American scientists for the first time created a quantum object, which is called a domain wall, in the laboratory.
Domain walls form when groups of atoms at very low temperatures separate into different groups or “domains”. A “wall” is formed between these domains, which behaves differently than the atoms themselves. Therefore, scientists consider it an independent quantum object. Now physicists have managed to create them in the laboratory. The discovery could lead to new quantum technology and a better understanding of quantum particles in general.
“It’s like a sand dune in the desert – it’s made up of sand, but the dune itself doesn’t behave like individual grains of sand,” Kai-Xuan Yao, the study’s first author, explains in a statement from the University of Chicago. There have been studies of domain walls before, but until now they have never been created in the laboratory, which would give scientists the opportunity to analyze them in new ways.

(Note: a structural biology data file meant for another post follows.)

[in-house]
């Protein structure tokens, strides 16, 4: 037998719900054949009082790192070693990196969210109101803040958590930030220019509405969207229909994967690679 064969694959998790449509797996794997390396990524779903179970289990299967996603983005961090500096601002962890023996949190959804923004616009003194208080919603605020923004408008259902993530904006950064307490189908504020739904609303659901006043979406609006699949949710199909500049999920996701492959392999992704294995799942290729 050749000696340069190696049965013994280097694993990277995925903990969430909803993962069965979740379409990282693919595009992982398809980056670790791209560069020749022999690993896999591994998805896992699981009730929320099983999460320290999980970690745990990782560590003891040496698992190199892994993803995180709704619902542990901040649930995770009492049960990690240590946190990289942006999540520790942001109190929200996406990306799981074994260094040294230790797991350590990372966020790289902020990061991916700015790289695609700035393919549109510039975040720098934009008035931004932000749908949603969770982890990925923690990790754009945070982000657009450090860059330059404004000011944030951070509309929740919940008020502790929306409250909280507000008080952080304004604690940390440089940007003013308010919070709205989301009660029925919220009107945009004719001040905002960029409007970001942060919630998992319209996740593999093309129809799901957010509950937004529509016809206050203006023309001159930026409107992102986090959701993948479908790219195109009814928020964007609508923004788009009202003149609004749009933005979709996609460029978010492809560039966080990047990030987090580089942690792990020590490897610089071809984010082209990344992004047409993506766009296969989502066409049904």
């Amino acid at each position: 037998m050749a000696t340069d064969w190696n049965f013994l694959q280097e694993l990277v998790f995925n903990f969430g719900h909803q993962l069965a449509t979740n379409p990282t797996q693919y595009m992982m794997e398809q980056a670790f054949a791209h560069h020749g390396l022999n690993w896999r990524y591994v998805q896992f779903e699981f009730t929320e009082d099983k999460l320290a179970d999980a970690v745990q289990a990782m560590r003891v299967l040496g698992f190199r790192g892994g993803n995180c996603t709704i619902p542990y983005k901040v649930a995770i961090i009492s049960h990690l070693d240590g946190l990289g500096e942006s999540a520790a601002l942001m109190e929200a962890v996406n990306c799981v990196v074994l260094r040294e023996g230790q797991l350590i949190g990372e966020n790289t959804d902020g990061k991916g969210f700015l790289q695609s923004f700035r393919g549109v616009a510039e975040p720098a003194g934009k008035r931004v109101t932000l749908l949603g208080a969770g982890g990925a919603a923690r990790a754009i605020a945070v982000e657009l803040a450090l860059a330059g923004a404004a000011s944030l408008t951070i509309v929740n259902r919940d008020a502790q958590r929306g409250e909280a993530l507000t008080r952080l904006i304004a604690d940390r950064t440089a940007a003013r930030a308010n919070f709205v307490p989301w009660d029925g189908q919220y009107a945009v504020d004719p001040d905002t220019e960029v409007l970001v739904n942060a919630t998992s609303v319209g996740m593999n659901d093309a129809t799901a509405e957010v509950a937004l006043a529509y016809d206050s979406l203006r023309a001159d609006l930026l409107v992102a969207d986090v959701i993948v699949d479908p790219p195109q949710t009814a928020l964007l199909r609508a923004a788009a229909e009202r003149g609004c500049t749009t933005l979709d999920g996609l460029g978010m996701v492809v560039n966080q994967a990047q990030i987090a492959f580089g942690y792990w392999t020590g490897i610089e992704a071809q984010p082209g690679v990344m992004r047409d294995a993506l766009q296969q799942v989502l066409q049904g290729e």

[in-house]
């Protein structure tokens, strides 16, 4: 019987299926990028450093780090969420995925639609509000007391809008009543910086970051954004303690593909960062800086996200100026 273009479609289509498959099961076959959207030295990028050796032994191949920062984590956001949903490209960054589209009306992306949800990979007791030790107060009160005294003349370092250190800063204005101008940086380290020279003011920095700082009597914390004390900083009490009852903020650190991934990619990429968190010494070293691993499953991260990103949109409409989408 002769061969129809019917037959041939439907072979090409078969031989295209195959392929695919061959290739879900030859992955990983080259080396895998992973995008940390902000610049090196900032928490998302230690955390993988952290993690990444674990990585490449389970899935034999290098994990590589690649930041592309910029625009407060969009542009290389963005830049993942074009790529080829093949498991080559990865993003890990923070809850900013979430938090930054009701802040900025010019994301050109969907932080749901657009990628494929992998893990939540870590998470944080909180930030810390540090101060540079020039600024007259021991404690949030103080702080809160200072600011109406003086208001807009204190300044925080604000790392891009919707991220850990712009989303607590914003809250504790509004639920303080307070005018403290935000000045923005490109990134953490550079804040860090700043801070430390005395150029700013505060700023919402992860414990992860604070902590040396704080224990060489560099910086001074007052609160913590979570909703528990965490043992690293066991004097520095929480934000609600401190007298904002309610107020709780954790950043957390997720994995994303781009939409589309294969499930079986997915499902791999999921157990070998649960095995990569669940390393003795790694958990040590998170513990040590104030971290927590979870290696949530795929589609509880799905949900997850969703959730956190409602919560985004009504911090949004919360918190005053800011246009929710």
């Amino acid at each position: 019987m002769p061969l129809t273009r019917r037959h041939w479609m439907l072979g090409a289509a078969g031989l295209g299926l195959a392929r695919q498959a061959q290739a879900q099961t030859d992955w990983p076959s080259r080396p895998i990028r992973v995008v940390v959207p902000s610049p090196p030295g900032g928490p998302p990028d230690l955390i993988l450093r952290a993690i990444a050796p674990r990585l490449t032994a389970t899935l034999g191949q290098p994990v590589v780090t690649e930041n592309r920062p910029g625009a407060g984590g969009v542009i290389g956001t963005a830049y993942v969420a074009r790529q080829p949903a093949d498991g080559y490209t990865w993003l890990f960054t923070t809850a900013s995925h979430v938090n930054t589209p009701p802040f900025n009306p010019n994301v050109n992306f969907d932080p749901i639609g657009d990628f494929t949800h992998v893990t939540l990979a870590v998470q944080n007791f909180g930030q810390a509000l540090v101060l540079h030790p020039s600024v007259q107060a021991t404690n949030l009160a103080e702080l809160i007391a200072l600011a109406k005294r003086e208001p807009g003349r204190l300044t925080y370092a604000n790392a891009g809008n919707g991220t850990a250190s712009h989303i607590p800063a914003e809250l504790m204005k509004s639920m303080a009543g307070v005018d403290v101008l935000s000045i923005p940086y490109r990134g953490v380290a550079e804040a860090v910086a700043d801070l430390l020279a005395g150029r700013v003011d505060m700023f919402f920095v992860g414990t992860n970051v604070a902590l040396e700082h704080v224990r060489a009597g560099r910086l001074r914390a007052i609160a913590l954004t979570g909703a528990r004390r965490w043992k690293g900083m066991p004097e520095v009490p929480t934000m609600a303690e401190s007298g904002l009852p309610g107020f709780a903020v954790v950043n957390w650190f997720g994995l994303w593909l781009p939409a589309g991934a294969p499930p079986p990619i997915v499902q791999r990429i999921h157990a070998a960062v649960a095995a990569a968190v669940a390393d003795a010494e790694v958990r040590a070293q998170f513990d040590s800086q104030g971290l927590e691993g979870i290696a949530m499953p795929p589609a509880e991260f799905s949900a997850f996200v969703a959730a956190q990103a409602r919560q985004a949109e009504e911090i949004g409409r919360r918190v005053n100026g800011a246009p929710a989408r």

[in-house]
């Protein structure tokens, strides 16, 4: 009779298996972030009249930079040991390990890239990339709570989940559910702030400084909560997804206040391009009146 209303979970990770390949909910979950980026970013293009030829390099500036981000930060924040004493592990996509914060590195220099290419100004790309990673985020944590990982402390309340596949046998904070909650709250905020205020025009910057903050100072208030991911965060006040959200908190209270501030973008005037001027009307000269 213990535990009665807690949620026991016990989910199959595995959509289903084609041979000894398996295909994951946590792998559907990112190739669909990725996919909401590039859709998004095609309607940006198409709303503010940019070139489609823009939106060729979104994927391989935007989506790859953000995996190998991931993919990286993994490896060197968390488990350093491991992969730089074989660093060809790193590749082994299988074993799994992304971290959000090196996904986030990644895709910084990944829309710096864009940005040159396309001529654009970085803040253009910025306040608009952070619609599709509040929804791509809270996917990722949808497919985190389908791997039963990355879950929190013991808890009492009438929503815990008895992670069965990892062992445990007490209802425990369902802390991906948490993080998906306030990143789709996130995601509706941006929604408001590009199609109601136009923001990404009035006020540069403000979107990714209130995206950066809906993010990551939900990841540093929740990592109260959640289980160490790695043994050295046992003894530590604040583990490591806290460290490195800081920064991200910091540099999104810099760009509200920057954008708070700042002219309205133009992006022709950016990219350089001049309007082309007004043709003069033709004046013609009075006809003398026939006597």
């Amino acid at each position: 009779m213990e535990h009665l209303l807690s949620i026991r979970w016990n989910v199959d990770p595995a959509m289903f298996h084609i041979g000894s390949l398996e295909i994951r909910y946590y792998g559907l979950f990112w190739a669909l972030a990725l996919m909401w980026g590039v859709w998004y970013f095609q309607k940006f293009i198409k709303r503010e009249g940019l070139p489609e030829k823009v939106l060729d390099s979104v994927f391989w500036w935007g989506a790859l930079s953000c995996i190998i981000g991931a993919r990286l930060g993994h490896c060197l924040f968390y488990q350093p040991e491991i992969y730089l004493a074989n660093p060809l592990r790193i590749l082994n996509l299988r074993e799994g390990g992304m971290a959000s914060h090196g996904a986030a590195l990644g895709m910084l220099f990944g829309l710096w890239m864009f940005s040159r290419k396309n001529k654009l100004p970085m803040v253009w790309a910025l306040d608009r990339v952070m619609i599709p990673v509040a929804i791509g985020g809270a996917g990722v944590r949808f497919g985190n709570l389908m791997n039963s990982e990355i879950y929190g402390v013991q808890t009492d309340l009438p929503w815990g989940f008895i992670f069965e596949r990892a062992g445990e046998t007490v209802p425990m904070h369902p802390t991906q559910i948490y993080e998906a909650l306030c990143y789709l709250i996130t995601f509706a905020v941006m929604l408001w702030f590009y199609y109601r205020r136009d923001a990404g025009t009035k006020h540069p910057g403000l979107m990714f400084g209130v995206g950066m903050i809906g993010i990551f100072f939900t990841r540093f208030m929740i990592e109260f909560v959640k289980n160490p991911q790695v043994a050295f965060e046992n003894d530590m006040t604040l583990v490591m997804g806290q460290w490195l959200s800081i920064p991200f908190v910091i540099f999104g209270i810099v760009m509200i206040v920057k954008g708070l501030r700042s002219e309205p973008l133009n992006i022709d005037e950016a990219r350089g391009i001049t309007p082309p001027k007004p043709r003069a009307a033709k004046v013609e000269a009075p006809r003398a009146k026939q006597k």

This time, physicists have simulated a Bose-Einstein condensate. This is a state of matter in which the constituent particles are cooled to such an extent that they condense into a single quantum object. By setting up certain conditions, the scientists were able to separate the atoms in the condensate into high and low density domains with a wall in between. She acted like a completely separate entity. For example, pushing atoms in one direction caused the wall to move in the opposite direction.
It turns out that domain walls belong to the category of emerging or emergent structures. In them, the particles behave differently than individually. The study of such phenomena will shed light on the events that took place in the early universe. Also, the ability to generate such quantum objects can help in the development of new technologies. For example, they can be used to create a more reliable way to store quantum information or implement new functions in materials.